“I suppressed the confused feelings in my mind about my sexual identity and endured it through my service because of my dream of being a soldier dedicated to my country,” she continued.

“But the depression associated with gender dysphoria worsened, and I concluded that I wouldn’t be able to continue serving that way, if I thought it had been my earnest dream [to be a soldier],” she explained about the background behind her decision to undergo gender reassignment surgery.

Byeon also expressed gratitude toward her unit for supporting her through her gender reassignment.

“It was a very difficult decision for me to tell my unit about my gender identity, but they support my decision and me. They recommended to our higher command that I should continue serving after undergoing gender reassignment surgery. I want to thank all of my comrades for helping me,” she recalled, her eyes tearing up as she spoke.

Byeon also said, “I know the military isn’t ready to accept transgender soldiers, including me. But the military is continuing to progress in the direction of respecting human rights.”

“I also think you could anticipate a kind of synergy effect if I were allowed to service, since I’d be the only female soldier who directly experienced the life of sleeping alongside the [male] soldiers and sharing in their joys and sorrows,” she added.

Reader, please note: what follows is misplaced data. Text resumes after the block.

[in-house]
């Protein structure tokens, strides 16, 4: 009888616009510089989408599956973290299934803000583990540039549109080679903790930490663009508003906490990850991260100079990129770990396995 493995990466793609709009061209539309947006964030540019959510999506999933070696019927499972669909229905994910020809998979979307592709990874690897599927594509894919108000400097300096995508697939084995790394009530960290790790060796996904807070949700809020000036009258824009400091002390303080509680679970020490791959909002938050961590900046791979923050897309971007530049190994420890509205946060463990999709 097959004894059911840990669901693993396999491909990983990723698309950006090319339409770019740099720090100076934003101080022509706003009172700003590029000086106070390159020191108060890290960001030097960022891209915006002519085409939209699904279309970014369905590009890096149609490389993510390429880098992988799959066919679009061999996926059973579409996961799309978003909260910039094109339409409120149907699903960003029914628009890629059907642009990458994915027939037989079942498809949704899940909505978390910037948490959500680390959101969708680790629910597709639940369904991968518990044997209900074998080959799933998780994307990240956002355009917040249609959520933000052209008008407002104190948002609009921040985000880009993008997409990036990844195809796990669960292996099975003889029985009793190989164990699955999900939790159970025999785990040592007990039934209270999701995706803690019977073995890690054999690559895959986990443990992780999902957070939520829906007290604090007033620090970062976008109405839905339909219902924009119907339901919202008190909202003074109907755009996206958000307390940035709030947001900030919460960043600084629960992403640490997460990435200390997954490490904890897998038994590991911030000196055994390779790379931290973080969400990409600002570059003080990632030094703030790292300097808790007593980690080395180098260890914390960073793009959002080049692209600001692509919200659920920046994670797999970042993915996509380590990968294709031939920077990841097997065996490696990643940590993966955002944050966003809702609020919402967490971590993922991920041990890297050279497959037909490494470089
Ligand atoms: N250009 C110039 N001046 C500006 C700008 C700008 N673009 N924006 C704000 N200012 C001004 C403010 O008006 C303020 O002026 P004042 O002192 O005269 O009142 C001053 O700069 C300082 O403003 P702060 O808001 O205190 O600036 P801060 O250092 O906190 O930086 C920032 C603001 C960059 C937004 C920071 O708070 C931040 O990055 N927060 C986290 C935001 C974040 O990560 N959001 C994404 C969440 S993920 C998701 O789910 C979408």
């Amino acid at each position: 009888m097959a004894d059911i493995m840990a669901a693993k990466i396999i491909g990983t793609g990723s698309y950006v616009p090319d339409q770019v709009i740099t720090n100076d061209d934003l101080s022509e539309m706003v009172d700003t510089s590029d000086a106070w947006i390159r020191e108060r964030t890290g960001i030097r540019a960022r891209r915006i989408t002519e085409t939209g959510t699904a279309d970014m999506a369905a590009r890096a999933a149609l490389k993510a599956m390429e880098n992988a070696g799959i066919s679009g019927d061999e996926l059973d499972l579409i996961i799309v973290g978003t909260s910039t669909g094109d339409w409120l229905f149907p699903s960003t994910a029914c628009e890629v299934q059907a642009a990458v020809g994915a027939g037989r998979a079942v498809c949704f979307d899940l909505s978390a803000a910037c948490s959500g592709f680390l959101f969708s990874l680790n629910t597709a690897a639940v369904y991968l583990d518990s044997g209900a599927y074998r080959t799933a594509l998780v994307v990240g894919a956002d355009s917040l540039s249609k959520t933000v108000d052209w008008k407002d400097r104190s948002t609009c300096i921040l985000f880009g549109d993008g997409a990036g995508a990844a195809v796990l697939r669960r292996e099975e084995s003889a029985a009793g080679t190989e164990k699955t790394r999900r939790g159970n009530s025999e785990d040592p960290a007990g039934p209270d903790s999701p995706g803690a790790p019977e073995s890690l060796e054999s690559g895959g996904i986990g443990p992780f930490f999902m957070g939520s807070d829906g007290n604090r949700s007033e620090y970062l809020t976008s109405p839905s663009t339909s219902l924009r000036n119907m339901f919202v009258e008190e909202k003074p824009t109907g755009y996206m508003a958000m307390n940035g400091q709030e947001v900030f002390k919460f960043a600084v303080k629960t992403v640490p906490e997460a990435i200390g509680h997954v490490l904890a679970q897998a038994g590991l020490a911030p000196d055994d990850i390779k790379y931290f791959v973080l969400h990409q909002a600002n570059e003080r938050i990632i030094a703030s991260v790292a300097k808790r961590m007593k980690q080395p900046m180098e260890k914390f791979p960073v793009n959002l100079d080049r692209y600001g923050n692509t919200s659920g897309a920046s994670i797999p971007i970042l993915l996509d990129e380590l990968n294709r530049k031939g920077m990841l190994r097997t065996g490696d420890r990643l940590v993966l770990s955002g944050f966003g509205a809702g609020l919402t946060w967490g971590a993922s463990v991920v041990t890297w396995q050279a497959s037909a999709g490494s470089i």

But decisions by the discharge review committee take effect immediately. As of midnight that day, Byeon was forcibly discharged and returned to civilian status.

LBGT civic groups fire back to military’s decision

The CMHRK and LGBT rights groups were critical of the decision to forcibly discharge Byeon.

“We will fight to the end alongside Staff Sgt. Byeon, who boldly raised awareness of the many transgender soldiers who are quietly serving now, and the fact that there are transgender people in our military,” the CMHRK said.

Im Tae-hoon, the group’s director, said, “We plan to submit a personnel petition and, depending on the petition’s results, to pursue an administrative lawsuit and get a court’s decision.”

In a telephone interview with the Hankyoreh, Lee Jong-geol, executive committee chair for the group Rainbow Action Against Sexual-Minority Discrimination of Korea, said, “Other countries guarantee service by transgender soldiers, and the Army Headquarters’ decision runs counter to that trend.” Enlistment by LGBT persons is currently allowed in countries such as Austria, Belgium, Australia, Canada, France, and Germany. The US organization National Center for Transgender Equality (NCTE) estimates that over 15,000 of US soldiers are transgender persons, or over 1% of the US armed forces.

By Kim Min-je and Noh Ji-won, staff reporters

Please direct comments or questions to [english@hani.co.kr]

button that move to original korean article (클릭시 원문으로 이동하는 버튼)

Related stories

Most viewed articles